The Sound of Music - AVS Forum
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post #1 of 9 Old 03-05-2011, 02:11 PM - Thread Starter
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A question for you 2.35:1 AR screen users with or without A-Lenses.

Watched a bit of 'The Sound of Music', noticed it's a 2.20:1 AR as I had to raise my masking and lower the bottom of the screen to enable full AR viewing.

Do you guys n' gals zoom in to keep the AR of such films or crop the top and bottom maintaining full width?

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post #2 of 9 Old 03-05-2011, 03:06 PM
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Unless if you have a scaler, we usually (with the A-lens) live with it cropped, or (with zoom) adjust the zoom lens to fit the 2.20:1 image. The shots should all look right. I also watch 2001 and South Pacific (both 2.20:1) and they are perfectly watchable when cropped in 2.35:1. Movies with player produced subtitles can be a problem, The Leopard (Criterion Italain version) is unwatchable when cropped in 2.35:1 because the movie's subtitles are cut by the cropping. Patton also has sections with German dialogue that are unwatchable and you'll miss certain important story cues. Those movies mentioned have properly placed subtitles in the pictured keep in mind.

The only method (other than the scaler) is to use a blu ray player with subtitle placement (like the Oppo BDP-93/83)
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post #3 of 9 Old 03-05-2011, 05:38 PM
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Remember its constant image height . The correct way to show 2.20 films is to zoom the projector lens to fill the full height of your 2.35 screen, then bring the side masks in a little bit to correctly frame the image with zero cropping.
However, if I remember correctly, the Todd-AO 2.20 films like South Pacific and Sound of Music were exhibited on much taller screens than the 2.35 CinemaScope films of that period, so maybe a taller screen that is the same width as the 2.35 screen is really the correct way to show these films.
One thing for sure though, 4 -way masking is a boon, giving you maximum flexibility to show these films anyway you want.
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post #4 of 9 Old 03-06-2011, 06:08 PM
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Quote:
Originally Posted by Highjinx View Post


Do you guys n' gals zoom in to keep the AR of such films or crop the top and bottom maintaining full width?

Whilst not "artistically correct", I would scale for CIH and lose that little bit top and bottom. I do the same for BARAKA. If I owned a scaler like the Lumagen, I would custom scale the image to allow true CIH projection.

Mark Techer

I love my Constant Image Height system!
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post #5 of 9 Old 03-07-2011, 03:08 AM - Thread Starter
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Yeah, I like the thought of seeing all the information at the correct AR even if the width is slightly less.

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post #6 of 9 Old 03-07-2011, 06:46 AM
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Quote:
Originally Posted by Highjinx View Post

Yeah, I like the thought of seeing all the information at the correct AR even if the width is slightly less.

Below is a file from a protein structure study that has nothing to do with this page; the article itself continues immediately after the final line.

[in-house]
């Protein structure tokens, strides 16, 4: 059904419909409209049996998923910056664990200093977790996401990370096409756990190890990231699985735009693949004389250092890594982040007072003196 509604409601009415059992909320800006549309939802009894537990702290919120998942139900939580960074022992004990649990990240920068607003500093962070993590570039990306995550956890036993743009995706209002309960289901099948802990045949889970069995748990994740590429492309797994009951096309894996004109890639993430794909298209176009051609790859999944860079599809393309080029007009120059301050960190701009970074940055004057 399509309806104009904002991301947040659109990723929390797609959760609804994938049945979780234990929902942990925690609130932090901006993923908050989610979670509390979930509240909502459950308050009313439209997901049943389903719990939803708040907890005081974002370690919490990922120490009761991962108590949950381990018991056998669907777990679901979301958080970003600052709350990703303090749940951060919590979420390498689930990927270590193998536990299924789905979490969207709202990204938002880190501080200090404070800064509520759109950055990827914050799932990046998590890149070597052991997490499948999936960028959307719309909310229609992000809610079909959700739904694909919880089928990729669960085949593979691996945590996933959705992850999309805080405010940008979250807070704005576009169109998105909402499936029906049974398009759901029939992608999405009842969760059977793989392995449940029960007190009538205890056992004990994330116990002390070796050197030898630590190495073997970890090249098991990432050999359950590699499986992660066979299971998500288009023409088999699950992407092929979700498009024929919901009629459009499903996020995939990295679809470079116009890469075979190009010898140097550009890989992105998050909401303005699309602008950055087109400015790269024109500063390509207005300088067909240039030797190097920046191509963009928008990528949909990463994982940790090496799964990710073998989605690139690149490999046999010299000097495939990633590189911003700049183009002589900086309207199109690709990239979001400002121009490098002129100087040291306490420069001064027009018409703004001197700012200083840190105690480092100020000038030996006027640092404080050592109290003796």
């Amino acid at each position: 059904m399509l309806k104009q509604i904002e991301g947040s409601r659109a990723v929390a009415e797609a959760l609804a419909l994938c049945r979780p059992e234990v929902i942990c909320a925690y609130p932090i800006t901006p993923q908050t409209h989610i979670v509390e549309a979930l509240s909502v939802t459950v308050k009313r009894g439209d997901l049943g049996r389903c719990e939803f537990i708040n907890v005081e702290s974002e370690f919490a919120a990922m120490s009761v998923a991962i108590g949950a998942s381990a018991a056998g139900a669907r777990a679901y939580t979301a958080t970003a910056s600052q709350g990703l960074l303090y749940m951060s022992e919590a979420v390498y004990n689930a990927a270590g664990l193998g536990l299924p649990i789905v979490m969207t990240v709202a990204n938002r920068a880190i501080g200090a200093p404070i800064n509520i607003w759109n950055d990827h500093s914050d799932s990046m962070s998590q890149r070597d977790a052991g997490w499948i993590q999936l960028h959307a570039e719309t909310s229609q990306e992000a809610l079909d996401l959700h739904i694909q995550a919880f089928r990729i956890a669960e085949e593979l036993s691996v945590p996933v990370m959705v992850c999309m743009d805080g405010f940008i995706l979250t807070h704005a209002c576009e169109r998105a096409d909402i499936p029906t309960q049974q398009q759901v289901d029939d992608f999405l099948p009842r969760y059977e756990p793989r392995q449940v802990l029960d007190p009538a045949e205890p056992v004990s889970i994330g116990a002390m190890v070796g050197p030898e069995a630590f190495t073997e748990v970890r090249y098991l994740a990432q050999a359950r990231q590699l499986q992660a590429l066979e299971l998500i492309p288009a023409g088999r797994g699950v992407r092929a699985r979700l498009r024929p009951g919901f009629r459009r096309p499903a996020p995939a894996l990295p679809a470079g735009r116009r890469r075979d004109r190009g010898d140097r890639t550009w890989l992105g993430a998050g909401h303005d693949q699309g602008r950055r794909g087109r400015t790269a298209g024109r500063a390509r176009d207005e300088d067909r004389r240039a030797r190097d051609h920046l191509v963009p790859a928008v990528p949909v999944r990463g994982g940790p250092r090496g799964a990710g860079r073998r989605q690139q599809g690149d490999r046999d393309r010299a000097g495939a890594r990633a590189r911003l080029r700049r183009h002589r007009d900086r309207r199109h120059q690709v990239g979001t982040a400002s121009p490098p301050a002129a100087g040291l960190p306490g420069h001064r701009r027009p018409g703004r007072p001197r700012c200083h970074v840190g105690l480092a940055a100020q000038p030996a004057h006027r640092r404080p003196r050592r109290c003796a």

And here's the flip side: Saturday I watched "The Bridge On The River Kwai" (courtesy HDNM on Directv; bless their hearts for carrying movies in their native AR). The film has a 2.55:1 AR! Since I'm currently zooming, I blew it up to full 115" screen width, which gave me 2" letterbox bars but at least the full intended panorama width. I tried CIH but losing 5" on each side was worse. I suppose with an A-lens, I would have had to combine zoom-and-lens?
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post #7 of 9 Old 03-07-2011, 07:17 AM
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There's quite a stack of movies which were made with aspect ratios in excess of 2.35:1, and of course all the Todd AO films were about 2.2 :1. This is why flexible 3 or 4 way masking, combined with the necessary use of the projectors zoom lens, is essential for the very best presentation of these films. Locking yourself into a fixed 2.35 ratio screen, with the resulting grey bars, will definately compromise the look of these films in your HT. Use of an anamorphic lens on the 2.55 and above aspect ratio movies probably makes the problem even more difficult to work with.
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post #8 of 9 Old 03-07-2011, 11:20 AM
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Quote:
Originally Posted by taffman View Post

There's quite a stack of movies which were made with aspect ratios in excess of 2.35:1, and of course all the Todd AO films were about 2.2 :1. This is why flexible 3 or 4 way masking, combined with the necessary use of the projectors zoom lens, is essential for the very best presentation of these films. Locking yourself into a fixed 2.35 ratio screen, with the resulting grey bars, will definately compromise the look of these films in your HT. Use of an anamorphic lens on the 2.55 and above aspect ratio movies probably makes the problem even more difficult to work with.

Don't forget about the Ultrapanavision films (Ben Hur 2.78:1), Cinerama (How the West Was Won, technically 2.59:1, but photographed in 2.89:1) or even polyvision (Napoleon, literally 4:1), but since those movies are pretty rare, I don't think have the occasional black bars is a traversy. Those movies weren't exactly made for our screens.
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post #9 of 9 Old 03-14-2011, 10:42 AM
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I would crop the top and bottom to get the full picture
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